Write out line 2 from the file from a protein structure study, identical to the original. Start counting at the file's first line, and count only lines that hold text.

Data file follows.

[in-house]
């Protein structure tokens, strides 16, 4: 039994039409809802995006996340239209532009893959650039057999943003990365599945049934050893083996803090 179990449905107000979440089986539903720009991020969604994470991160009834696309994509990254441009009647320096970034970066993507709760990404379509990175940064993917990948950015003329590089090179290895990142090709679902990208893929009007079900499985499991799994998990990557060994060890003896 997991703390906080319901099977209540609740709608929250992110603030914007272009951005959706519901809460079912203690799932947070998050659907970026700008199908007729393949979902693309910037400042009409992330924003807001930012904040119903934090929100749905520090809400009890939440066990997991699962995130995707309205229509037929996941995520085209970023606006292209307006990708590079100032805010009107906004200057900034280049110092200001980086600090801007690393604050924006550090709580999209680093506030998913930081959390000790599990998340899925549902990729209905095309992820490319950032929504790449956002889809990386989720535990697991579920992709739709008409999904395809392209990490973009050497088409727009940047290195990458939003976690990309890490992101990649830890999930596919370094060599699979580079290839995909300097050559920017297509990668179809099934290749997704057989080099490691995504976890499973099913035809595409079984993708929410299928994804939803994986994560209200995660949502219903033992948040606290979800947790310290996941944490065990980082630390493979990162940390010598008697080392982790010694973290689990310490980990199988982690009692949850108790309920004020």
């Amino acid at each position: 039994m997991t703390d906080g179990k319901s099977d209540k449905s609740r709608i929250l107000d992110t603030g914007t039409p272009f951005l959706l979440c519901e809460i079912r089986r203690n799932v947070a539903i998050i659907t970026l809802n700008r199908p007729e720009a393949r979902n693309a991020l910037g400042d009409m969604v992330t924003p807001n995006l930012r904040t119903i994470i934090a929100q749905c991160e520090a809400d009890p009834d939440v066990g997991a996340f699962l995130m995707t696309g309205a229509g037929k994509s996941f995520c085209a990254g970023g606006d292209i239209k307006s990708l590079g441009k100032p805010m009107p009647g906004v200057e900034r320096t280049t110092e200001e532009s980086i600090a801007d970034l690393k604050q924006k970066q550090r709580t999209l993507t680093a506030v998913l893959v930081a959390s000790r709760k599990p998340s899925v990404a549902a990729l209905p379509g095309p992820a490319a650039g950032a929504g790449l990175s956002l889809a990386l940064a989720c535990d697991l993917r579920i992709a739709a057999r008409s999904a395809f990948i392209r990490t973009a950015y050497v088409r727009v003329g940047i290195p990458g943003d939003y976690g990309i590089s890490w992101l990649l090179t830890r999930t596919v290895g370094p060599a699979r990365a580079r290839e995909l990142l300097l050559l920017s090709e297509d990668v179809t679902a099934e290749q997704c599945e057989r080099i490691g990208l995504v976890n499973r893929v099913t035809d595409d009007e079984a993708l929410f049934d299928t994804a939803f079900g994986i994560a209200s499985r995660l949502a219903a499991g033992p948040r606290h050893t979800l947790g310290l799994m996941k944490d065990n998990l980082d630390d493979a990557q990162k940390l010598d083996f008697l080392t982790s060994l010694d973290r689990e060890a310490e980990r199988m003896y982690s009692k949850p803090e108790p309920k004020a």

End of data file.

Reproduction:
């Protein structure tokens, strides 16, 4: 039994039409809802995006996340239209532009893959650039057999943003990365599945049934050893083996803090 179990449905107000979440089986539903720009991020969604994470991160009834696309994509990254441009009647320096970034970066993507709760990404379509990175940064993917990948950015003329590089090179290895990142090709679902990208893929009007079900499985499991799994998990990557060994060890003896 997991703390906080319901099977209540609740709608929250992110603030914007272009951005959706519901809460079912203690799932947070998050659907970026700008199908007729393949979902693309910037400042009409992330924003807001930012904040119903934090929100749905520090809400009890939440066990997991699962995130995707309205229509037929996941995520085209970023606006292209307006990708590079100032805010009107906004200057900034280049110092200001980086600090801007690393604050924006550090709580999209680093506030998913930081959390000790599990998340899925549902990729209905095309992820490319950032929504790449956002889809990386989720535990697991579920992709739709008409999904395809392209990490973009050497088409727009940047290195990458939003976690990309890490992101990649830890999930596919370094060599699979580079290839995909300097050559920017297509990668179809099934290749997704057989080099490691995504976890499973099913035809595409079984993708929410299928994804939803994986994560209200995660949502219903033992948040606290979800947790310290996941944490065990980082630390493979990162940390010598008697080392982790010694973290689990310490980990199988982690009692949850108790309920004020």